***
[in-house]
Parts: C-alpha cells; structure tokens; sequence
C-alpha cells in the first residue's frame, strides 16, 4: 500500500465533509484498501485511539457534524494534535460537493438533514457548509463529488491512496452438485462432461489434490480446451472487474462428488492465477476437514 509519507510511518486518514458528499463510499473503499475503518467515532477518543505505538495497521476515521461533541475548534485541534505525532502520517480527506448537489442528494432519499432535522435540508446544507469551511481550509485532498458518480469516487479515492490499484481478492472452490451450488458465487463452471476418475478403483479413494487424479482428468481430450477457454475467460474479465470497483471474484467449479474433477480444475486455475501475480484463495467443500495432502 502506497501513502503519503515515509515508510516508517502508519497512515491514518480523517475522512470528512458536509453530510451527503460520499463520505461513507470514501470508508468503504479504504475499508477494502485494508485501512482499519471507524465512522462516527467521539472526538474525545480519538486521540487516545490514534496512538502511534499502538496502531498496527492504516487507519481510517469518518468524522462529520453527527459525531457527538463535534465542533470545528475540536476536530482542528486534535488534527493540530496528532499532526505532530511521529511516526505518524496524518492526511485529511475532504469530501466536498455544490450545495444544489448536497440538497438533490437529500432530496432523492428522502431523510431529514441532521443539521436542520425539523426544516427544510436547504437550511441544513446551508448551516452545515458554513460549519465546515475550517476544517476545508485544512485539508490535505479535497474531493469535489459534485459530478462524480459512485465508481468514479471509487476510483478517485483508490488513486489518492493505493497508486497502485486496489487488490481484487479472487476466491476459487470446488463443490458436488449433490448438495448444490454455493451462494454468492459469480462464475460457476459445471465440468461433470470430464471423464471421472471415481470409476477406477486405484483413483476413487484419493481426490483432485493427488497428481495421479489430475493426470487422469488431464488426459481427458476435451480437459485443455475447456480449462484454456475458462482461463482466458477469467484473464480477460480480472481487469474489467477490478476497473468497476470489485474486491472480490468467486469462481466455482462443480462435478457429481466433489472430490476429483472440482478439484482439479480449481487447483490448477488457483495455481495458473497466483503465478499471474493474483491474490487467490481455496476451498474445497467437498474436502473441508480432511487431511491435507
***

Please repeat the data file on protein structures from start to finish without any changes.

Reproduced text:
[in-house]
Parts: C-alpha cells; structure tokens; sequence
C-alpha cells in the first residue's frame, strides 16, 4: 500500500465533509484498501485511539457534524494534535460537493438533514457548509463529488491512496452438485462432461489434490480446451472487474462428488492465477476437514 509519507510511518486518514458528499463510499473503499475503518467515532477518543505505538495497521476515521461533541475548534485541534505525532502520517480527506448537489442528494432519499432535522435540508446544507469551511481550509485532498458518480469516487479515492490499484481478492472452490451450488458465487463452471476418475478403483479413494487424479482428468481430450477457454475467460474479465470497483471474484467449479474433477480444475486455475501475480484463495467443500495432502 502506497501513502503519503515515509515508510516508517502508519497512515491514518480523517475522512470528512458536509453530510451527503460520499463520505461513507470514501470508508468503504479504504475499508477494502485494508485501512482499519471507524465512522462516527467521539472526538474525545480519538486521540487516545490514534496512538502511534499502538496502531498496527492504516487507519481510517469518518468524522462529520453527527459525531457527538463535534465542533470545528475540536476536530482542528486534535488534527493540530496528532499532526505532530511521529511516526505518524496524518492526511485529511475532504469530501466536498455544490450545495444544489448536497440538497438533490437529500432530496432523492428522502431523510431529514441532521443539521436542520425539523426544516427544510436547504437550511441544513446551508448551516452545515458554513460549519465546515475550517476544517476545508485544512485539508490535505479535497474531493469535489459534485459530478462524480459512485465508481468514479471509487476510483478517485483508490488513486489518492493505493497508486497502485486496489487488490481484487479472487476466491476459487470446488463443490458436488449433490448438495448444490454455493451462494454468492459469480462464475460457476459445471465440468461433470470430464471423464471421472471415481470409476477406477486405484483413483476413487484419493481426490483432485493427488497428481495421479489430475493426470487422469488431464488426459481427458476435451480437459485443455475447456480449462484454456475458462482461463482466458477469467484473464480477460480480472481487469474489467477490478476497473468497476470489485474486491472480490468467486469462481466455482462443480462435478457429481466433489472430490476429483472440482478439484482439479480449481487447483490448477488457483495455481495458473497466483503465478499471474493474483491474490487467490481455496476451498474445497467437498474436502473441508480432511487431511491435507